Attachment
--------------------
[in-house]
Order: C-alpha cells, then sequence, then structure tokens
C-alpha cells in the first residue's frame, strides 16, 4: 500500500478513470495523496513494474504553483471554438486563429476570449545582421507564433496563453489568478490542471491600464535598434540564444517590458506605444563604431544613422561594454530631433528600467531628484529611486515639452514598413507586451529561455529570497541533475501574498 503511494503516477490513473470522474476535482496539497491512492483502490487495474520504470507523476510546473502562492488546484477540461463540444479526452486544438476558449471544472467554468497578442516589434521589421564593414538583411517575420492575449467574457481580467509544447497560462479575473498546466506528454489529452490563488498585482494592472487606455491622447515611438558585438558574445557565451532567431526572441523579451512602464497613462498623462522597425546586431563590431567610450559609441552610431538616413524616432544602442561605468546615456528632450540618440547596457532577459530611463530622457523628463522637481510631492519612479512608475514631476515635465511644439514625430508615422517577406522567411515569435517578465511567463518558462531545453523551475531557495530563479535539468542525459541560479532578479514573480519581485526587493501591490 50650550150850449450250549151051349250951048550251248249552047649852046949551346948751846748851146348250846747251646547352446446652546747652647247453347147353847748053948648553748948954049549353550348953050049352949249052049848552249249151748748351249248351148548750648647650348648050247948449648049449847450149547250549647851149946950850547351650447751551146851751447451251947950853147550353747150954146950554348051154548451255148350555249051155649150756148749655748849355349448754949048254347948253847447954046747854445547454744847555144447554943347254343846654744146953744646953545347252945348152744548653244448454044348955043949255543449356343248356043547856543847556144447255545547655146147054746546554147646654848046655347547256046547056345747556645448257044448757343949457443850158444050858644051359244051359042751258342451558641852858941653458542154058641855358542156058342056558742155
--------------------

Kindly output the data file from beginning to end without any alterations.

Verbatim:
[in-house]
Order: C-alpha cells, then sequence, then structure tokens
C-alpha cells in the first residue's frame, strides 16, 4: 500500500478513470495523496513494474504553483471554438486563429476570449545582421507564433496563453489568478490542471491600464535598434540564444517590458506605444563604431544613422561594454530631433528600467531628484529611486515639452514598413507586451529561455529570497541533475501574498 503511494503516477490513473470522474476535482496539497491512492483502490487495474520504470507523476510546473502562492488546484477540461463540444479526452486544438476558449471544472467554468497578442516589434521589421564593414538583411517575420492575449467574457481580467509544447497560462479575473498546466506528454489529452490563488498585482494592472487606455491622447515611438558585438558574445557565451532567431526572441523579451512602464497613462498623462522597425546586431563590431567610450559609441552610431538616413524616432544602442561605468546615456528632450540618440547596457532577459530611463530622457523628463522637481510631492519612479512608475514631476515635465511644439514625430508615422517577406522567411515569435517578465511567463518558462531545453523551475531557495530563479535539468542525459541560479532578479514573480519581485526587493501591490 50650550150850449450250549151051349250951048550251248249552047649852046949551346948751846748851146348250846747251646547352446446652546747652647247453347147353847748053948648553748948954049549353550348953050049352949249052049848552249249151748748351249248351148548750648647650348648050247948449648049449847450149547250549647851149946950850547351650447751551146851751447451251947950853147550353747150954146950554348051154548451255148350555249051155649150756148749655748849355349448754949048254347948253847447954046747854445547454744847555144447554943347254343846654744146953744646953545347252945348152744548653244448454044348955043949255543449356343248356043547856543847556144447255545547655146147054746546554147646654848046655347547256046547056345747556645448257044448757343949457443850158444050858644051359244051359042751258342451558641852858941653458542154058641855358542156058342056558742155